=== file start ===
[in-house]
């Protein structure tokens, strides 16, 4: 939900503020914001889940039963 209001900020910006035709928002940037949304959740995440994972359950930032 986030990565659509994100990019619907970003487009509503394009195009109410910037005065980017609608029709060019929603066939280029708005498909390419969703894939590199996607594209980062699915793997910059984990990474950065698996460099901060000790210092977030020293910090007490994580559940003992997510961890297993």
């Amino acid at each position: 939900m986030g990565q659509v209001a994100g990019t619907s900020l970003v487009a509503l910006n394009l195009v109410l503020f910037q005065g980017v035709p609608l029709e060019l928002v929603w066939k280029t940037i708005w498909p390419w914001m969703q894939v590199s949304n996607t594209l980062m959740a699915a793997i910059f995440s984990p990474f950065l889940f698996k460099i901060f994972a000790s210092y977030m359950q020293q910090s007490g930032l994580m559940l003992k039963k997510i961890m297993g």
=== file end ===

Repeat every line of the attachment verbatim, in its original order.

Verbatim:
[in-house]
């Protein structure tokens, strides 16, 4: 939900503020914001889940039963 209001900020910006035709928002940037949304959740995440994972359950930032 986030990565659509994100990019619907970003487009509503394009195009109410910037005065980017609608029709060019929603066939280029708005498909390419969703894939590199996607594209980062699915793997910059984990990474950065698996460099901060000790210092977030020293910090007490994580559940003992997510961890297993």
């Amino acid at each position: 939900m986030g990565q659509v209001a994100g990019t619907s900020l970003v487009a509503l910006n394009l195009v109410l503020f910037q005065g980017v035709p609608l029709e060019l928002v929603w066939k280029t940037i708005w498909p390419w914001m969703q894939v590199s949304n996607t594209l980062m959740a699915a793997i910059f995440s984990p990474f950065l889940f698996k460099i901060f994972a000790s210092y977030m359950q020293q910090s007490g930032l994580m559940l003992k039963k997510i961890m297993g």